Bennis is firmly in the “achieving” camp.  It should be pointed out there is a difference between “greatness” and “leadership” and Bennis is concerned with the latter and not the former.  This book is his version of “how” to become a leader – the personal traits you need to develop, how you should lead, and how you must form your organization or how it will form you.  There is a statement that great leaders understand themselves and “express” their nature fully.  This is the part where I start to fall away from Bennis.  While I can understand “warm-fuzzy psycho-babble”, it’s not my cup of tea.  It simply doesn’t “resonate” with me.  This may simply be because I’m not a “great” leader and I’m therefore not  able to feel the “expressive” nature of great leadership hidden away in me.  (But, I doubt it…)
Anyway, as negative as the preceding paragraphs sound, this is actually a VERY good book and I highly recommend it – not because I believe everything Bennis says, but rather because I love his use of language.  I probably hope that being “fully expressive” is all it takes to be a great leader, because this implies I may still develop into a great leader myself.  (But, I doubt it…)
By the way, this was another $2 clearance book at Half-Price Books (and worth ten times as much), and you’ll be seeing frequent quotes from the book in future posts.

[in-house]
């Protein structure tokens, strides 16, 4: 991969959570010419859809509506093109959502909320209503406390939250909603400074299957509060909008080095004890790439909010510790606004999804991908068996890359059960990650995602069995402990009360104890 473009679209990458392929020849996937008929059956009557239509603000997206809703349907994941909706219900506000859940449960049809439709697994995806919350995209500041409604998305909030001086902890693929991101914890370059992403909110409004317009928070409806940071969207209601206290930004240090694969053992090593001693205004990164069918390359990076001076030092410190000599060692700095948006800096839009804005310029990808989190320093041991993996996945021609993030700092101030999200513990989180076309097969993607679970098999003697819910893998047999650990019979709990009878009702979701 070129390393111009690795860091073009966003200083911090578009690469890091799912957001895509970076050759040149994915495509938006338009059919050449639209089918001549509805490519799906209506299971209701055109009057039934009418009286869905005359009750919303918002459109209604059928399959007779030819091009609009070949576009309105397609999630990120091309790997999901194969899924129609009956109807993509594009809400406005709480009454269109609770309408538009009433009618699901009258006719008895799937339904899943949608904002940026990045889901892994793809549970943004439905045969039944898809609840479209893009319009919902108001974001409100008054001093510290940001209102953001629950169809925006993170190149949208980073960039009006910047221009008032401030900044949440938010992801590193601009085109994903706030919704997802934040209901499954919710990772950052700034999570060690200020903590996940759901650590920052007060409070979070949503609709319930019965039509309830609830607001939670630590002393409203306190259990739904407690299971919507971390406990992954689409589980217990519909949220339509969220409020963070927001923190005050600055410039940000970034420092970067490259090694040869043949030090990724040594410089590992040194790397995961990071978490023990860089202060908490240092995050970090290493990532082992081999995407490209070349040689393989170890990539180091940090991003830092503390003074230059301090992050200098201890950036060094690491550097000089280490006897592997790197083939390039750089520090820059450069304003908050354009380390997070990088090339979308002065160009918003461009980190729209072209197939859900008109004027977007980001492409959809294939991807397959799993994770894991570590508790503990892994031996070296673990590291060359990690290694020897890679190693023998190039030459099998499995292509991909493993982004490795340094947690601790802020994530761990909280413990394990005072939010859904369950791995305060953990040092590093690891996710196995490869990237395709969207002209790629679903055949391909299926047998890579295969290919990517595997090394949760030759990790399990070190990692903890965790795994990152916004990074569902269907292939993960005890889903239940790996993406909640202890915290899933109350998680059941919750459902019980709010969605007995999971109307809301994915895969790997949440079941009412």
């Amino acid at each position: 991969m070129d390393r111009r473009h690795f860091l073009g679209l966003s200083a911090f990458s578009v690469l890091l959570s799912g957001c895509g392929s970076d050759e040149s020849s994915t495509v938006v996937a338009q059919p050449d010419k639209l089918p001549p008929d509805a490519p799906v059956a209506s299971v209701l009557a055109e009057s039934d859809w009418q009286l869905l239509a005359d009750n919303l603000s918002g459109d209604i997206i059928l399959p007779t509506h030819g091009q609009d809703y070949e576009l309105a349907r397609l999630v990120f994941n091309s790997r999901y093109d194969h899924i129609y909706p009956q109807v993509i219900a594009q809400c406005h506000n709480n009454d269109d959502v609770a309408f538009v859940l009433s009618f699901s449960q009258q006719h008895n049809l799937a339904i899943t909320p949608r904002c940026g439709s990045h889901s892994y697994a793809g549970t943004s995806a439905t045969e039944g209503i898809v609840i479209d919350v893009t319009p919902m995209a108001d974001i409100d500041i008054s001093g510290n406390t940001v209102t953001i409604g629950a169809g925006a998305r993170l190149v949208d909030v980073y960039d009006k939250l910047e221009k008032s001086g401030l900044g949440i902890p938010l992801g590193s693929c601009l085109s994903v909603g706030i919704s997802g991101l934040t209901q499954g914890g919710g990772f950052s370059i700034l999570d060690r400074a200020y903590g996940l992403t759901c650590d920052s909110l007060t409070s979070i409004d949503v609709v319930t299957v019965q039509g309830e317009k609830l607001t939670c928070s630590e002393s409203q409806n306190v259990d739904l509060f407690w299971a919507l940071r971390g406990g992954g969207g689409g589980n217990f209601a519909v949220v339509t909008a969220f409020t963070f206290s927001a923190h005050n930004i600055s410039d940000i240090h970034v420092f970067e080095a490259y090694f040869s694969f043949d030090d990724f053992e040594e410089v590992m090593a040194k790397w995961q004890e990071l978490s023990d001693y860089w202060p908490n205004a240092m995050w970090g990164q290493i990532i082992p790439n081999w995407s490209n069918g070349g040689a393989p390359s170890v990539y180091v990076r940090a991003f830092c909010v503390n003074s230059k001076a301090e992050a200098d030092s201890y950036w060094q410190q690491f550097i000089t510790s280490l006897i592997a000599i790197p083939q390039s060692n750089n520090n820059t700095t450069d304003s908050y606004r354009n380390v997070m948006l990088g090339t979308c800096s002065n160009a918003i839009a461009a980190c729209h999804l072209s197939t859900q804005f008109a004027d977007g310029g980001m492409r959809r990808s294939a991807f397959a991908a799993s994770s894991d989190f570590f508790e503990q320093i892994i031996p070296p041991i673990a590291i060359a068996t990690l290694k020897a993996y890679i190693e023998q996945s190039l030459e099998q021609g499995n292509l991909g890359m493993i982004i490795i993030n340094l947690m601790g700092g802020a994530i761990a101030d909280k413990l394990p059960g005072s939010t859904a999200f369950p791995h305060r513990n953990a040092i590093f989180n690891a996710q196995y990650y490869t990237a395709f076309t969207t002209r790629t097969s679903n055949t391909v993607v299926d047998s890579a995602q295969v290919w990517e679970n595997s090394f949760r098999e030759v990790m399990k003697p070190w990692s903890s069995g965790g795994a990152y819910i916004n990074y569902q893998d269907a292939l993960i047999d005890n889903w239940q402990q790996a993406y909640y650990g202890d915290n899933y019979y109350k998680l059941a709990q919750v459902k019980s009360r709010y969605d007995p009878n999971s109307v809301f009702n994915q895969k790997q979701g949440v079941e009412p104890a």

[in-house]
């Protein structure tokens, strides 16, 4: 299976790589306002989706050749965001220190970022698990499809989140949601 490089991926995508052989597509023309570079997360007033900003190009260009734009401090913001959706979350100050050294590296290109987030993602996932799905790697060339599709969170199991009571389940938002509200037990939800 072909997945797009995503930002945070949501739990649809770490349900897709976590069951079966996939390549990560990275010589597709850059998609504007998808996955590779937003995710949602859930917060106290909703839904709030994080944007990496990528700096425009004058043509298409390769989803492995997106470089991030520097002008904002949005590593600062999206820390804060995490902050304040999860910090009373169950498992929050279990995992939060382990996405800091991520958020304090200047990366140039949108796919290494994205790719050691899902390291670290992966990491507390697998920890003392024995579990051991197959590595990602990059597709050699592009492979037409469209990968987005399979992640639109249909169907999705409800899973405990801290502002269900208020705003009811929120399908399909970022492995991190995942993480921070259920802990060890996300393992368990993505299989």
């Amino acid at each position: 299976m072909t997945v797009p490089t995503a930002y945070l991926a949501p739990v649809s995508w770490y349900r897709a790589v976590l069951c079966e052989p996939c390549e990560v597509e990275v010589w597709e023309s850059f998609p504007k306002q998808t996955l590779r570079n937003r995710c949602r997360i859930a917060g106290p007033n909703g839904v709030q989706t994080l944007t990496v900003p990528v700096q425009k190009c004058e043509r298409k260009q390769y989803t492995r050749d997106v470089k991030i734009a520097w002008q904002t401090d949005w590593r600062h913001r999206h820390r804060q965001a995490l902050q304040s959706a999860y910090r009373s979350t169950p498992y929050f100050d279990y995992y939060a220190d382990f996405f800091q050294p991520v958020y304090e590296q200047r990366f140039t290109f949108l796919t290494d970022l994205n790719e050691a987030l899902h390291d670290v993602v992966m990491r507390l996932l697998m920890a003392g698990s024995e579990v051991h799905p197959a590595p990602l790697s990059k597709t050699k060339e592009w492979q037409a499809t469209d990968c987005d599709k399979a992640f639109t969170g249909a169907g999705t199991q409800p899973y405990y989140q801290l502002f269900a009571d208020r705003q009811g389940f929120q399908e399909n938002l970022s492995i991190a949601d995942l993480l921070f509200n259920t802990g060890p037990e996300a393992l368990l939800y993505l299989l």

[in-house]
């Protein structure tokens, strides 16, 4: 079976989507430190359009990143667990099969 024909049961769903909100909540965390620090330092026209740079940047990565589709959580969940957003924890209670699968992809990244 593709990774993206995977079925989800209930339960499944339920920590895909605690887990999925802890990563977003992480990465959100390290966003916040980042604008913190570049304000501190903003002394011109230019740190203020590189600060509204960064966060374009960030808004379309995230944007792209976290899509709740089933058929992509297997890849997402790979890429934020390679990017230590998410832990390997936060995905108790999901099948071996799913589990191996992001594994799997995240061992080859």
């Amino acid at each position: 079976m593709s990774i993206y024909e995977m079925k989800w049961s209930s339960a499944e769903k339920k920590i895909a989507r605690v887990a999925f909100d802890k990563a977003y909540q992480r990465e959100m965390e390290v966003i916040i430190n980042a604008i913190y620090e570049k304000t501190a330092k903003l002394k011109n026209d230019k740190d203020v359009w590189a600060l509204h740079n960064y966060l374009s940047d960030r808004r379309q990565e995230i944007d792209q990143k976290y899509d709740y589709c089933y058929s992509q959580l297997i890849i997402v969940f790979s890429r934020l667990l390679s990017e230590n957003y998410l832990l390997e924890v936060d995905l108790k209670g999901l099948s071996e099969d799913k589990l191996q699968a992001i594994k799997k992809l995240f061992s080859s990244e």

The second book is titled: “Marathoning A-Z” and was written by Hal Higdon (2002©).  The book is sub-titled: “500 Ways to Run Better, Faster,and Smarter“.  The book is a series of alphabetically sorted snippets from his question and answer columns and emails about running.  The book is a very fast read.  This is partly because each offering truly is a snippet and partly because there is almost nothing stated which makes one pause to think.  As such, I could not recommend this book to any but the most rank beginner of a runner.  Even then I’d qualify the book to them by stating at least 20 to 30 of the items are repeated in a different alphabet letter.  I’m not sure if this was meant to introduce humor or simply filler because you’ve promised the publisher 500 items.  (I have a feeling it’s the latter…)  Sadly, this was NOT a $2 book for me.  It was $4.95 and I was over-charged about $4 in value vs cost.  Save your money and check this out of a library.  Better yet, just go out and start jogging.  You’ll get more from jogging yourself than you will ever get from this book.